Commercial fishermen landed almost twice as much fish in Juneau in 2004 as they did the previous year.
Juneau's commercial fish landings in 2003 comprised 8.4 million pounds of fish. In 2004, the landings rose to 15 million pounds, according to a federal report released Tuesday.
In 2003, the ex-vessel value of Juneau's fish landings was $13.5 million. In 2004, the value of Juneau's landings rose to $21.5 million, according to the Fisheries of the United States report, published annually by the National Marine Fisheries Service.
Juneau was the 45th most lucrative U.S. port for commercial fisheries in 2004, according to the report. The city also was the 49th largest U.S. port by the volume of its commercial fish landings.
Though it may come as a surprise to some in Juneau, the capital has had a toehold on the top 50 list of commercial fishing ports for several years, said Chris McDowell, a seafood industry analyst for the McDowell Group.
"Juneau is well-situated to handle fresh salmon," McDowell said.
Juneau also has become an increasingly important port for halibut and black cod in Southeast Alaska, he added.
For context, the city receives nowhere near as many pounds of fish as the other Southeast Alaska ports of Petersburg, Sitka, or Ketchikan.
Petersburg ranked 12th on the top 50 list of ports by volume, landing 103 million pounds of fish in 2004.
Juneau's landings have been increasing for the last few years, though, and the city is better situated than other Southeast Alaska towns to handle large quantities of fresh fish sent to the Lower 48 by airplane.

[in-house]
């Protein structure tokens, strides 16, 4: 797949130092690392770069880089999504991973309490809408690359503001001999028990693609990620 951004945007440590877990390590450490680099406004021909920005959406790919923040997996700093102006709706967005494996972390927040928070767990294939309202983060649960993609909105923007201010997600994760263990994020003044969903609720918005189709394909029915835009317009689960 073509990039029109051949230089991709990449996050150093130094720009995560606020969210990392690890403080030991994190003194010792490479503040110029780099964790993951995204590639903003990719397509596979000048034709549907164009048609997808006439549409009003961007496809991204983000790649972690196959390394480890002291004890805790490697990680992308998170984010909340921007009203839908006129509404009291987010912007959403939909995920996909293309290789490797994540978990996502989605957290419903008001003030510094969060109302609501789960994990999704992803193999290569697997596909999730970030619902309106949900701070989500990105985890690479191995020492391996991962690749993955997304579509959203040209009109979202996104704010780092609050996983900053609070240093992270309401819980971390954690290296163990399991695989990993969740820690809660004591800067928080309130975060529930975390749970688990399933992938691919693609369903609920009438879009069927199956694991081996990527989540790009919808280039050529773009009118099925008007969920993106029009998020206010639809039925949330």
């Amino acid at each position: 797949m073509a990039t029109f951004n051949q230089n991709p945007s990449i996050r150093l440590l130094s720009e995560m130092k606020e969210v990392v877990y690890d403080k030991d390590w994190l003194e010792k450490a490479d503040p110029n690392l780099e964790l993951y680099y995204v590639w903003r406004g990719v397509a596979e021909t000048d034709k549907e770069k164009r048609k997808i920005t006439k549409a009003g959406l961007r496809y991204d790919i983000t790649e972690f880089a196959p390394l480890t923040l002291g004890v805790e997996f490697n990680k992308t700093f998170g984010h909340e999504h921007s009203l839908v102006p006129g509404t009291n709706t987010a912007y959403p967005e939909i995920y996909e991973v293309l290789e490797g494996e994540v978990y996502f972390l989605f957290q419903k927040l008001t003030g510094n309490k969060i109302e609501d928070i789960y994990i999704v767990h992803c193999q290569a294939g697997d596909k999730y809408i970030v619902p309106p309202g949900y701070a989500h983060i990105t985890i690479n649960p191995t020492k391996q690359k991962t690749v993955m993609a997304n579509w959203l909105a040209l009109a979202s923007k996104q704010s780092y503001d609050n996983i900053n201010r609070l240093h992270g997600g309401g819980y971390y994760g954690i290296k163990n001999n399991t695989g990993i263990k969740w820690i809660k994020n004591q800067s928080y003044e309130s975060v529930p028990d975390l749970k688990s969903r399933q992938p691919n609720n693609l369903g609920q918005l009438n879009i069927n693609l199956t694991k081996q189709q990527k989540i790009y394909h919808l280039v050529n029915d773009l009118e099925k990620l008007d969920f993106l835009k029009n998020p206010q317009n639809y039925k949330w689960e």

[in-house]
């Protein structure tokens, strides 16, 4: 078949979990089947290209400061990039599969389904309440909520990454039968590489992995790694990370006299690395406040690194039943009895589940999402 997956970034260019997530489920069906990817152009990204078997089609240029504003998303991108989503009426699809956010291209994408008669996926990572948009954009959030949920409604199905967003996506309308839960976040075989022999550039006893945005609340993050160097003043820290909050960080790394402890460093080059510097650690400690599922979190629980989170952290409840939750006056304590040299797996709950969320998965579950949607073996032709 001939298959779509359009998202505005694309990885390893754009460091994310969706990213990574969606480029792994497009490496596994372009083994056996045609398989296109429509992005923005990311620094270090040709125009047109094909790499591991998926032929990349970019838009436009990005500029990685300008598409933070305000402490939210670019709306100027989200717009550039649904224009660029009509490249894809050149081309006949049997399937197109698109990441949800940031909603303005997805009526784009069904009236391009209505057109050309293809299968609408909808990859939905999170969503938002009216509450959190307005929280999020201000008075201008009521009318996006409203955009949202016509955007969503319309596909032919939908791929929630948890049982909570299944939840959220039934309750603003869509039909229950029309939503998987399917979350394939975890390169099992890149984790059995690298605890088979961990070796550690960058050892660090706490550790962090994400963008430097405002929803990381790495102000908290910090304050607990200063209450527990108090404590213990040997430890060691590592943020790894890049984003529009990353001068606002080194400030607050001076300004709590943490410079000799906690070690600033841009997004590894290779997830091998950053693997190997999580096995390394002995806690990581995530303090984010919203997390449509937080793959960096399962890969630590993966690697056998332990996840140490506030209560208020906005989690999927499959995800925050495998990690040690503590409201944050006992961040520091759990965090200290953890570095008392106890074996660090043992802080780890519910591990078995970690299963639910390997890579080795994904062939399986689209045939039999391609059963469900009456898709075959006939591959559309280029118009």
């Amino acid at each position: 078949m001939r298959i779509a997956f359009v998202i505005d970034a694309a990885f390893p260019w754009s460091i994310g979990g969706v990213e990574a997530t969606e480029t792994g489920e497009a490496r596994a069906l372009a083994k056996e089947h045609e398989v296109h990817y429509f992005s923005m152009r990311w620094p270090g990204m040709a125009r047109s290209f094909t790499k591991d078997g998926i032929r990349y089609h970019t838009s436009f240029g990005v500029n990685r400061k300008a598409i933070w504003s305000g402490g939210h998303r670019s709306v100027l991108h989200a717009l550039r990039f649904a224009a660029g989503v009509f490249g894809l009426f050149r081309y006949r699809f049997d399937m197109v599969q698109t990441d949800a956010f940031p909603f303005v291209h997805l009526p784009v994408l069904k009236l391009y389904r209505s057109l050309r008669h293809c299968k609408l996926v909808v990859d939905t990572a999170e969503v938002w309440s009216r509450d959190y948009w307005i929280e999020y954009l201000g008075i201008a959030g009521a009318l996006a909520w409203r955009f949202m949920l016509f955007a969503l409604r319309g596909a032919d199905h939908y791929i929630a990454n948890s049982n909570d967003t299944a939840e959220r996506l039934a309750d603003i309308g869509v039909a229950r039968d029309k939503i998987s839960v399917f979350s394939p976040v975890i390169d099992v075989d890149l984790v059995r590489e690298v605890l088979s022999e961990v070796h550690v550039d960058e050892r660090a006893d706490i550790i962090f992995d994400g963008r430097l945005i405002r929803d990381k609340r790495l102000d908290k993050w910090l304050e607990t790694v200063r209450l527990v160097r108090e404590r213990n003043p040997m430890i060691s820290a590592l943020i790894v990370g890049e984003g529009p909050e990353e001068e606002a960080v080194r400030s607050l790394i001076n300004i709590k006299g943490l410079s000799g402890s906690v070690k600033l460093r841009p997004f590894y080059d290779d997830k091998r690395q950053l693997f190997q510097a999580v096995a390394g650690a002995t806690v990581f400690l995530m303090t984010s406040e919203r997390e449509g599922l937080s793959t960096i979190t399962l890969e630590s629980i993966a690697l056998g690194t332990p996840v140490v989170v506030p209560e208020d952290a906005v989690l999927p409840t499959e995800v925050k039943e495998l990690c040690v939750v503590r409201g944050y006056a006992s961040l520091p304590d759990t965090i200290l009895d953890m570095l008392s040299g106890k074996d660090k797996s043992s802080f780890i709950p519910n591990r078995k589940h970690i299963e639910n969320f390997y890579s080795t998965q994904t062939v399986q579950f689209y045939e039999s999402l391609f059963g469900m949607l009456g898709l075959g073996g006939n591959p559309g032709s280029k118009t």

In the past year, "The demand for wild salmon really heated up in the domestic market," McDowell said.
With the addition of Alaska Glacier Seafood's new fish processing plant in Auke Bay this year, fish also are becoming a stronger revenue source for the city government, McDowell said.
In the past year, the city has seen a 35 percent increase in revenue from the state-levied tax on raw fish, said Craig Duncan, the city's finance director.
The state collects the raw fish tax income and sends back half of the amount it receives back to the city or borough where the fish were landed.
The actual dollars provided to Juneau increased from $220,000 to $298,000 in the past year. All of the funds are allocated to the city's harbor operations, Duncan added.
According to the report, Alaska led all states by the volume and the ex-vessel value of its commercial fishery landings. In 2004, Alaska landings comprised 5.4 billion pounds at a value of 1.2 billion dollars.
Dutch Harbor-Unalaska was the leading U.S. port by quantity and New Bedford, Mass., was the leading U.S. port in terms of value.
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